I have always been a scribbler and published numerous articles in magazines and newspapers in my younger days. Then followed a career as and academic, demanding a very different set of skills when it came to writing. The rigorous training of research and writing up your findings provided me with a particular discipline and structure of writing to that which I was used to.
I remember as if it was yesterday in my early days of learning the academic discipline of writing, one of our Professors saying to me, “I am not interested in your opinion or what you think.” This was a real challenge to someone like me that has an opinion about any subject you care to mention! I persevered and eventually succeeded enough in the required practice to publish numerous papers and articles in various academic journals, delivered a number of papers at academic and non-academic conferences and even persuaded mainstream publishers to publish three of my books related to my particular area of interest.
I confess that the academic approach to writing didn’t come easily to me. It may be because it didn’t reflect my personality, which is to approach everything I do with enthusiasm and in terms of writing, a preference for a more free flowing style. It took me many years, and many failed attempts, to master its disciplined approach of critically reviewing one’s own as well as the works and findings of others. I do often wonder what the price of doing so might have been? Sliding doors; I may never know.
Putting this hard earned skill aside is both scary as well as exciting. It is scary because shedding the security of this particular writing discipline means I have to replace it with something else. The challenge is that I have yet to define and become familiar with what that something else might be. It is akin to becoming acquainted with someone new and developing an intimate relationship with them over time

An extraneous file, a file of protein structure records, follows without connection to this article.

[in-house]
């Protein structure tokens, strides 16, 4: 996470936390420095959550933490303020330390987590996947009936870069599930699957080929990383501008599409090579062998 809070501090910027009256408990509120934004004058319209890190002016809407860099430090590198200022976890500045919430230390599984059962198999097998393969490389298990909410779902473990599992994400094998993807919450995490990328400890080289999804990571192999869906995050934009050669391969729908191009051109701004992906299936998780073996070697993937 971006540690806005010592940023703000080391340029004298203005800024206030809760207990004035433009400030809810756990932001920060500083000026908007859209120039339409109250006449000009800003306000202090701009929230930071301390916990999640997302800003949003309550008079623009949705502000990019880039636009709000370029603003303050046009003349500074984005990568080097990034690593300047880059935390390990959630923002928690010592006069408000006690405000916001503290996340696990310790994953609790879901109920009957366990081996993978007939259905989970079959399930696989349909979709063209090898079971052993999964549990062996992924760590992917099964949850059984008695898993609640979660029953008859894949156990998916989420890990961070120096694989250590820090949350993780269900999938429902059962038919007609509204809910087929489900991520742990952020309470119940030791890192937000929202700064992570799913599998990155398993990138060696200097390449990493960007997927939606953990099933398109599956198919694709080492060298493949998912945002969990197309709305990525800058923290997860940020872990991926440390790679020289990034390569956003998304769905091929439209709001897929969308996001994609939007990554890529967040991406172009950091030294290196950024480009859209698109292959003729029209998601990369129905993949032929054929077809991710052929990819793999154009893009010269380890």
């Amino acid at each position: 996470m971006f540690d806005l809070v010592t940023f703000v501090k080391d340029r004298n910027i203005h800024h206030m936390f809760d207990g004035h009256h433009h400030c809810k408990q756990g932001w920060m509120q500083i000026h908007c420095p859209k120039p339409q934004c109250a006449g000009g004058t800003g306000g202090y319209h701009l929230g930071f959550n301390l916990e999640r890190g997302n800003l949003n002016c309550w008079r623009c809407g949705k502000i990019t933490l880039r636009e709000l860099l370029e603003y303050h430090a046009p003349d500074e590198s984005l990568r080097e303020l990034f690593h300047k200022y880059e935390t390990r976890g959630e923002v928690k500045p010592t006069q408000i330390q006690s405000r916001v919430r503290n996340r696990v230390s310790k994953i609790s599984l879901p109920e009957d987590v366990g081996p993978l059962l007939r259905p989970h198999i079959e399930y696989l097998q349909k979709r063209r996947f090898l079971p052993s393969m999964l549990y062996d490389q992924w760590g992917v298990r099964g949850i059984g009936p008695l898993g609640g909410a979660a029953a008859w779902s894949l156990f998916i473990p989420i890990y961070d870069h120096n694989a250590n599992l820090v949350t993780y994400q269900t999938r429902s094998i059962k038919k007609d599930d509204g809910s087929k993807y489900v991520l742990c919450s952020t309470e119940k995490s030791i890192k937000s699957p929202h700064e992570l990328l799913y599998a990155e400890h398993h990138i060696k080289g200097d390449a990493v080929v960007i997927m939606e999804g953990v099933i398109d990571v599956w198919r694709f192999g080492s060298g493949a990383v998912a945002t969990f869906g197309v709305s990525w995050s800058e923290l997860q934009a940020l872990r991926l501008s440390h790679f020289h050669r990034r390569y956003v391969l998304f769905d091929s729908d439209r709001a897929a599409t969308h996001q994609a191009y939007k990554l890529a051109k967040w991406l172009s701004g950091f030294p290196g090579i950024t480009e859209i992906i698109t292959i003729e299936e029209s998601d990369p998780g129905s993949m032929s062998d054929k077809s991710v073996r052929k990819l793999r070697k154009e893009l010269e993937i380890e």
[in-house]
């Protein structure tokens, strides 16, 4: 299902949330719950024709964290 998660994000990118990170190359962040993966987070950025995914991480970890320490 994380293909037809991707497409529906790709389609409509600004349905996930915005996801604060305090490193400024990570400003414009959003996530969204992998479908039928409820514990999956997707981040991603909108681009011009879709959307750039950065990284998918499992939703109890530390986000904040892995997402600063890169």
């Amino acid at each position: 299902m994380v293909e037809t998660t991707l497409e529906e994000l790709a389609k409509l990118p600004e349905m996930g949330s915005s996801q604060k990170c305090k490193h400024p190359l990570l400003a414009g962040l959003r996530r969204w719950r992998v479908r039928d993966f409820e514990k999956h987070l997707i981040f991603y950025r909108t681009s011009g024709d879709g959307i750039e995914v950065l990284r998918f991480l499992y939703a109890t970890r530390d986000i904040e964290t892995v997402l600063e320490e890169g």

As with a new relationship you have to get to know each other, warts and all before an enduring love can be forged. In my case it may rather be the re-acquaintance with an old flame, which is a whole new ballgame altogether! I have a lot of soul searching yet to embark on before I can honestly and confidently answer this question.
That something else also means I have to rediscover my own voice and find my own unique way of expressing my thoughts and emotions. The latter is particularly problematic as emotion is certainly not acceptable in academic writing, nor in the corporate life where I often apply my theoretical knowledge! And the book tribute is unashamedly emotional, it cannot be other given the circumstances.
During my musings this week of where and how to start writing my tribute, I had the great pleasure of travelling to York, North Yorkshire to meet up with a client. It was a glorious day with clear blue skies and I could only marvel at how beautiful the York Minster was bathed in warm, spring sunshine. I was reminded of the memories visiting the Minster with Eugene and the times of quiet contemplation we spent in the peace and tranquility of its interior. Eugene and Pieter so enjoyed wandering around the narrow, old and historical streets of York and The Shambles in particular with its ancient buildings.
The coaching session with my client was surprisingly serendipitous. We spent some time discussing the nature of creativity and how structure and constraints facilitate the process of creativity rather than obstructing it. Our discussions were truly inspirational and made me realise that a structure and discipline of writing does not necessarily get in the way of the creative process, but could actually enhance it. The next step is for me to consider what that structure should look like.